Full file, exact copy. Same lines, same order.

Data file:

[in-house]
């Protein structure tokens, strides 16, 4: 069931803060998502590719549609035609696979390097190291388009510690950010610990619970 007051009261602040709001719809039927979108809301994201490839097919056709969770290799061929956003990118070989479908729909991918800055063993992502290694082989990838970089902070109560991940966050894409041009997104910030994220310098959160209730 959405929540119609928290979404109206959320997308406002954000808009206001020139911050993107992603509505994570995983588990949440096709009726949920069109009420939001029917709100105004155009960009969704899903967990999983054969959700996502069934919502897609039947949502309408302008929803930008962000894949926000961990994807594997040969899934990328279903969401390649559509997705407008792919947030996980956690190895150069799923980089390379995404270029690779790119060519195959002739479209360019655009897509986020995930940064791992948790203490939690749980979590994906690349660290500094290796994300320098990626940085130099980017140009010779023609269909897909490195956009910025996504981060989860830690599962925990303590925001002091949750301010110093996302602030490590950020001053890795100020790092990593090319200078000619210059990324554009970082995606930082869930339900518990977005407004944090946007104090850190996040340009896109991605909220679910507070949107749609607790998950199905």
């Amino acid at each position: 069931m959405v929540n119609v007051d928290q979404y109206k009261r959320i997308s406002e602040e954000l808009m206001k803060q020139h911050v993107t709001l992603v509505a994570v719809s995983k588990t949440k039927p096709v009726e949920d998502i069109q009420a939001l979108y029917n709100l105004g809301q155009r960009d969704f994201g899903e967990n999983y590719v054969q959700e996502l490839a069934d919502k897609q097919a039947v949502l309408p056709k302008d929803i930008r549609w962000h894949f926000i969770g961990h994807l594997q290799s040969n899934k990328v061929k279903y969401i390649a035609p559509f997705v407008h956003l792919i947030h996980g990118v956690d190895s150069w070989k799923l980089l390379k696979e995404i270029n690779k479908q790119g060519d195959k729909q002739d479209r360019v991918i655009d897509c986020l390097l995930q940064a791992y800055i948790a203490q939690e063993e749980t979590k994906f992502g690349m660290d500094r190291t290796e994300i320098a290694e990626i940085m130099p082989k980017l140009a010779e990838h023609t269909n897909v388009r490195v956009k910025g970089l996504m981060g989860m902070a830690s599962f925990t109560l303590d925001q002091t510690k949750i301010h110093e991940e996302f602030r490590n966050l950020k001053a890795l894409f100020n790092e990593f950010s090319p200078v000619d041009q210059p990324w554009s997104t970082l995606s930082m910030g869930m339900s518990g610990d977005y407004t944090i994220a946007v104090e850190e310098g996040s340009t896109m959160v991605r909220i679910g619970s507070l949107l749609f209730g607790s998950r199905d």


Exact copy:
[in-house]
């Protein structure tokens, strides 16, 4: 069931803060998502590719549609035609696979390097190291388009510690950010610990619970 007051009261602040709001719809039927979108809301994201490839097919056709969770290799061929956003990118070989479908729909991918800055063993992502290694082989990838970089902070109560991940966050894409041009997104910030994220310098959160209730 959405929540119609928290979404109206959320997308406002954000808009206001020139911050993107992603509505994570995983588990949440096709009726949920069109009420939001029917709100105004155009960009969704899903967990999983054969959700996502069934919502897609039947949502309408302008929803930008962000894949926000961990994807594997040969899934990328279903969401390649559509997705407008792919947030996980956690190895150069799923980089390379995404270029690779790119060519195959002739479209360019655009897509986020995930940064791992948790203490939690749980979590994906690349660290500094290796994300320098990626940085130099980017140009010779023609269909897909490195956009910025996504981060989860830690599962925990303590925001002091949750301010110093996302602030490590950020001053890795100020790092990593090319200078000619210059990324554009970082995606930082869930339900518990977005407004944090946007104090850190996040340009896109991605909220679910507070949107749609607790998950199905």
């Amino acid at each position: 069931m959405v929540n119609v007051d928290q979404y109206k009261r959320i997308s406002e602040e954000l808009m206001k803060q020139h911050v993107t709001l992603v509505a994570v719809s995983k588990t949440k039927p096709v009726e949920d998502i069109q009420a939001l979108y029917n709100l105004g809301q155009r960009d969704f994201g899903e967990n999983y590719v054969q959700e996502l490839a069934d919502k897609q097919a039947v949502l309408p056709k302008d929803i930008r549609w962000h894949f926000i969770g961990h994807l594997q290799s040969n899934k990328v061929k279903y969401i390649a035609p559509f997705v407008h956003l792919i947030h996980g990118v956690d190895s150069w070989k799923l980089l390379k696979e995404i270029n690779k479908q790119g060519d195959k729909q002739d479209r360019v991918i655009d897509c986020l390097l995930q940064a791992y800055i948790a203490q939690e063993e749980t979590k994906f992502g690349m660290d500094r190291t290796e994300i320098a290694e990626i940085m130099p082989k980017l140009a010779e990838h023609t269909n897909v388009r490195v956009k910025g970089l996504m981060g989860m902070a830690s599962f925990t109560l303590d925001q002091t510690k949750i301010h110093e991940e996302f602030r490590n966050l950020k001053a890795l894409f100020n790092e990593f950010s090319p200078v000619d041009q210059p990324w554009s997104t970082l995606s930082m910030g869930m339900s518990g610990d977005y407004t944090i994220a946007v104090e850190e310098g996040s340009t896109m959160v991605r909220i679910g619970s507070l949107l749609f209730g607790s998950r199905d």